These options may sound straightforward – but they can be difficult to implement. For example, if you decide that you want to reduce expenses by letting go of staff, you may quickly find that your sales drop because customers are unhappy with longer wait times or poor service.
If you want to reduce your expenses, then you may look at the “big three:” cost of goods sold (COGS), overhead, and labor. Typically, ⅓ of revenue is allocated to each of these three expenses. Cutting these costs without impacting sales requires careful planning.
First, you will need to carefully monitor your restaurant’s metrics, including traffic patterns, utility usage, food waste, and menu item sales. By closely tracking these items, you can figure out ways to decrease your expenses. For example, if you find that you are throwing out too much spoiled food, you may choose to overhaul your inventory management system.
Second, use technology to your advantage. A fully integrated point of sale (POS) system can be expensive – but it can be a great way to improve efficiency, reduce errors, and even manage your inventory. At the same time, smart scheduling tools can allow you to decrease payroll costs by staffing your restaurant appropriately based on the ebb and flow of your business.
Third, rethink your marketing plan. Traditional advertising – via newspapers, billboards, or even radio ads – can be expensive. More customers than ever before rely on the internet (and in particular, social media) to find a place to eat. Cultivating an online presence can be a less expensive and more effective way to advertise.
Fourth, take a hard look at your food cost percentage and food waste. If your food costs go up relative to menu prices, it can take a bite out of your profit margin. At the same time, throwing away too much food can be disastrous for your bottom line. Be sure to constantly evaluate what is selling, what isn’t – and what you should be charging for dishes based on what you are spending for the goods to make it.
Fifth, think about what steps you can take to retain employees. Payroll and labor costs can eat up a chunk of your budget – particularly when you have to regularly train new staff. By reducing turnover, you can keep customers happy – and your costs low.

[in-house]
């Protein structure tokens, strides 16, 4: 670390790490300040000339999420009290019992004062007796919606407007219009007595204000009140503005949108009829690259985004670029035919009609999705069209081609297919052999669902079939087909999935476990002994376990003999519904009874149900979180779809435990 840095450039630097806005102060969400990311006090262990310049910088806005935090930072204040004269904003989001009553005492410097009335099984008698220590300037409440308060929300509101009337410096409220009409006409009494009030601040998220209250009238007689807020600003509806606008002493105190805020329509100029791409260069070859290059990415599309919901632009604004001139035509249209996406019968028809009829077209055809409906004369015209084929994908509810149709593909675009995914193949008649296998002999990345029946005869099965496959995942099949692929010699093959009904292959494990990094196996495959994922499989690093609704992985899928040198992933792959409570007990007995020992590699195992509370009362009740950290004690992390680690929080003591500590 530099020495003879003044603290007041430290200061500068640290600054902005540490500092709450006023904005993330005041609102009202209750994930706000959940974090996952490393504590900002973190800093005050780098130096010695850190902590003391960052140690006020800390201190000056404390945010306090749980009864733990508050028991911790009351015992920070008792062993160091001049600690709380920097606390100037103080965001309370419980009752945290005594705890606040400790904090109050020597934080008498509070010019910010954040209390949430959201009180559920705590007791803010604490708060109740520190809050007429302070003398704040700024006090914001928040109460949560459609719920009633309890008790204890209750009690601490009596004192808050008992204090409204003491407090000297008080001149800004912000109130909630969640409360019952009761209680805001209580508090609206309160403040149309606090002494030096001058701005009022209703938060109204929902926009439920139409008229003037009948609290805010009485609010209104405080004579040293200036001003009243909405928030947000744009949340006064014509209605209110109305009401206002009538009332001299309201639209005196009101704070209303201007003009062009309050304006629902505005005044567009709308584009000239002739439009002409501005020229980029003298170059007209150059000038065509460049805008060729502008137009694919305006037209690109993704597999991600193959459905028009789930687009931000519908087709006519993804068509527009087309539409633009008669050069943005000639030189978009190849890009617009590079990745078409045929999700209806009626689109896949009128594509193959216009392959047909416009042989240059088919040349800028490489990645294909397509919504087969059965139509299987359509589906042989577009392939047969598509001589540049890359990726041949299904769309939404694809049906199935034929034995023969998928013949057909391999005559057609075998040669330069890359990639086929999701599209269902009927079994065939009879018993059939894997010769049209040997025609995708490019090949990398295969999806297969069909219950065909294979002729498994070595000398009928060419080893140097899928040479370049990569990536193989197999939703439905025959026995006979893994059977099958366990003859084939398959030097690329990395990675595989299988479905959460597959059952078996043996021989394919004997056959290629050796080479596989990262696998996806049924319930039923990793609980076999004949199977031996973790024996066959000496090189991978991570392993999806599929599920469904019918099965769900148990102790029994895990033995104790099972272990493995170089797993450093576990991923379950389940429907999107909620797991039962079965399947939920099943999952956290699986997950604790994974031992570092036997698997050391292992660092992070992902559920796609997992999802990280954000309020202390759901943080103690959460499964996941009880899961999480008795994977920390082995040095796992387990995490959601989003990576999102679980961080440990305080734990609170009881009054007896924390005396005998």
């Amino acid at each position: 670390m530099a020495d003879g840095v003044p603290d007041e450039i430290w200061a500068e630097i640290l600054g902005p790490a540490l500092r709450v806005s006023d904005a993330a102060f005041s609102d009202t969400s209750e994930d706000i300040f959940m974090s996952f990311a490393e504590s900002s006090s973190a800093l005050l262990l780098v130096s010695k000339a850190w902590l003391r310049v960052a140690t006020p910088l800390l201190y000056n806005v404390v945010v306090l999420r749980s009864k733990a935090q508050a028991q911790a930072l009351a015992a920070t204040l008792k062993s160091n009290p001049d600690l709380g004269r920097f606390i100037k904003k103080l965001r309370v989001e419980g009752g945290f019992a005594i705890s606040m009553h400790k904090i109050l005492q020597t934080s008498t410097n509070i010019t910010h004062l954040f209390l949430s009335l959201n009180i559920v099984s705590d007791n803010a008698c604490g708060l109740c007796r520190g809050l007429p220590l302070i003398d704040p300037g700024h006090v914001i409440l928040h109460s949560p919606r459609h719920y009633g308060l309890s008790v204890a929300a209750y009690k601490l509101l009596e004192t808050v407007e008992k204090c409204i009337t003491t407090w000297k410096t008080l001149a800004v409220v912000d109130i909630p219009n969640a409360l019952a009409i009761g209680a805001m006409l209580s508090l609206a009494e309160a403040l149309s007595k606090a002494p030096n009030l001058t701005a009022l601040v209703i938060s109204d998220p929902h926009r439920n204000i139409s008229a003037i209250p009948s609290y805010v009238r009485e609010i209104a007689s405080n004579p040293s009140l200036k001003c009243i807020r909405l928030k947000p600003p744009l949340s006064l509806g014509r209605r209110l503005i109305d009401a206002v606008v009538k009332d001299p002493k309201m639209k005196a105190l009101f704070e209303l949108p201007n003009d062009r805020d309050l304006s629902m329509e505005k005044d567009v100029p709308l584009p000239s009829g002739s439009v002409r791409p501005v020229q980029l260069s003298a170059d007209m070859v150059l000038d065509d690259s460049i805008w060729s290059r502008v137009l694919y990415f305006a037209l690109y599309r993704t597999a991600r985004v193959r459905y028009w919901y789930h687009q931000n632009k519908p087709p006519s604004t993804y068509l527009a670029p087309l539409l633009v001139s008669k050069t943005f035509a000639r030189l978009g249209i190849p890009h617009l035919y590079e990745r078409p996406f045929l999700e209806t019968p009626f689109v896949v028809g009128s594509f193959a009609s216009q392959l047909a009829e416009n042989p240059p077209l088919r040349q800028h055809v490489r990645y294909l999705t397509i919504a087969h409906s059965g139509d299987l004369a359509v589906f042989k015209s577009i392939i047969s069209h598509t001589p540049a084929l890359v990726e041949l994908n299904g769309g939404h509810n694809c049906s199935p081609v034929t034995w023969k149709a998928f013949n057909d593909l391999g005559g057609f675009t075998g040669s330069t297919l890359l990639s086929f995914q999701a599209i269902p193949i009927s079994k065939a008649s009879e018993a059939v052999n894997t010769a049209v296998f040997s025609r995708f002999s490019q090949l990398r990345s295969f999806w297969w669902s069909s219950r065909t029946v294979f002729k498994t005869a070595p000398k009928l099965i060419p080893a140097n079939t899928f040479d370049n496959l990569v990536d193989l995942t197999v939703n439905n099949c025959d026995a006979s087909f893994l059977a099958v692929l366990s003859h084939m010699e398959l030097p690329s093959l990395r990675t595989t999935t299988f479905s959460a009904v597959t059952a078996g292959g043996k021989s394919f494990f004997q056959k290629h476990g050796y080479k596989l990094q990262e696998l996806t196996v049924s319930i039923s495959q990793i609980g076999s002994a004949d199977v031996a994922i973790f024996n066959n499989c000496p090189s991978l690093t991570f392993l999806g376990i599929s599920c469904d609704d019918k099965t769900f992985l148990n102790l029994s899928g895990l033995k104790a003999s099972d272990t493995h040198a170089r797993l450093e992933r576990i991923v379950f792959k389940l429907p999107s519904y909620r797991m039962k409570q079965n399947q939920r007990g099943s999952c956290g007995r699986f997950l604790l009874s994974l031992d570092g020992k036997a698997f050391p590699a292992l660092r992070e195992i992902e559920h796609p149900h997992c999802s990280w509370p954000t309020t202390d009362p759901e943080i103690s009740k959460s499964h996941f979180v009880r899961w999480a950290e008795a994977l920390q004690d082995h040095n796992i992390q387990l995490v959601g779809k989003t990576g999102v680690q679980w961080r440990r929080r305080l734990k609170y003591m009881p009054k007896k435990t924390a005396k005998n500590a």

Sixth, think about how you can maintain a consistent flow of business. This can help to reduce costs in slow times – and increase profits. Offering online ordering, expanding your menu, or even doing special promotions can help avoid ebbs in your business.
Throughout the year, paying close attention to your expenses can help you increase your profit margin. At the same time, you can employ a variety of tactics designed to increase sales – from hosting live music to participating in a local restaurant week to running specials. By closely tracking your costs and sales, you can meet or even exceed the average restaurant profit margin for your specialty.
Marketing Made Easy with Budget Branders
The restaurant industry is highly competitive – which can make it hard to turn a profit. If you are looking to increase your profit margins, boosting your marketing outreach with custom branded disposable products may be just the ticket.
Disposable cups, bags, and bowls are more important than ever during a time when takeout and delivery sales are the cornerstone of the restaurant industry. Having branded disposable products is a great way to get your name out into the community – for a relatively small cost.
Budget Branders is dedicated to helping small and medium-sized businesses succeed. We offer excellent service and affordable prices – and only sell in quantities that make sense for small business owners. To learn more or to get a quote on our products, fill out our online contact form, or hit the “live chat” button.